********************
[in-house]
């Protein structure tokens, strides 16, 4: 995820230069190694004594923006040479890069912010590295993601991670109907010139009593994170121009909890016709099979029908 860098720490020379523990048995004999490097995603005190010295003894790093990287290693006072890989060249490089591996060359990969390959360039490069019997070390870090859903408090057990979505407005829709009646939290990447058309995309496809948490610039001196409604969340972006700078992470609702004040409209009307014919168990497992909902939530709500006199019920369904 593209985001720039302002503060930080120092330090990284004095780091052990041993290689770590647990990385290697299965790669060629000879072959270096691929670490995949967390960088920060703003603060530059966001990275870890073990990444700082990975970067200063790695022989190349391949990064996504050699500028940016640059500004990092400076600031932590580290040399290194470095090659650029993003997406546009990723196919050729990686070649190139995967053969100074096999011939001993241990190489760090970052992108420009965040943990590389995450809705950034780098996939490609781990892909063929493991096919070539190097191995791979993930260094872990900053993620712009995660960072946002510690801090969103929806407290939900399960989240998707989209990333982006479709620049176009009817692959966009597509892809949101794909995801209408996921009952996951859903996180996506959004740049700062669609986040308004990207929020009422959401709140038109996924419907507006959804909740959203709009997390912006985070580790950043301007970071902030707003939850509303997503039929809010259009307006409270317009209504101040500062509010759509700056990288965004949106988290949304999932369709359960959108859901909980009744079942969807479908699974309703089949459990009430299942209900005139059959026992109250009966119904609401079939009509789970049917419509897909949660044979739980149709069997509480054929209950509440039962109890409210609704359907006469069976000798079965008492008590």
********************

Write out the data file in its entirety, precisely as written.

[in-house]
């Protein structure tokens, strides 16, 4: 995820230069190694004594923006040479890069912010590295993601991670109907010139009593994170121009909890016709099979029908 860098720490020379523990048995004999490097995603005190010295003894790093990287290693006072890989060249490089591996060359990969390959360039490069019997070390870090859903408090057990979505407005829709009646939290990447058309995309496809948490610039001196409604969340972006700078992470609702004040409209009307014919168990497992909902939530709500006199019920369904 593209985001720039302002503060930080120092330090990284004095780091052990041993290689770590647990990385290697299965790669060629000879072959270096691929670490995949967390960088920060703003603060530059966001990275870890073990990444700082990975970067200063790695022989190349391949990064996504050699500028940016640059500004990092400076600031932590580290040399290194470095090659650029993003997406546009990723196919050729990686070649190139995967053969100074096999011939001993241990190489760090970052992108420009965040943990590389995450809705950034780098996939490609781990892909063929493991096919070539190097191995791979993930260094872990900053993620712009995660960072946002510690801090969103929806407290939900399960989240998707989209990333982006479709620049176009009817692959966009597509892809949101794909995801209408996921009952996951859903996180996506959004740049700062669609986040308004990207929020009422959401709140038109996924419907507006959804909740959203709009997390912006985070580790950043301007970071902030707003939850509303997503039929809010259009307006409270317009209504101040500062509010759509700056990288965004949106988290949304999932369709359960959108859901909980009744079942969807479908699974309703089949459990009430299942209900005139059959026992109250009966119904609401079939009509789970049917419509897909949660044979739980149709069997509480054929209950509440039962109890409210609704359907006469069976000798079965008492008590």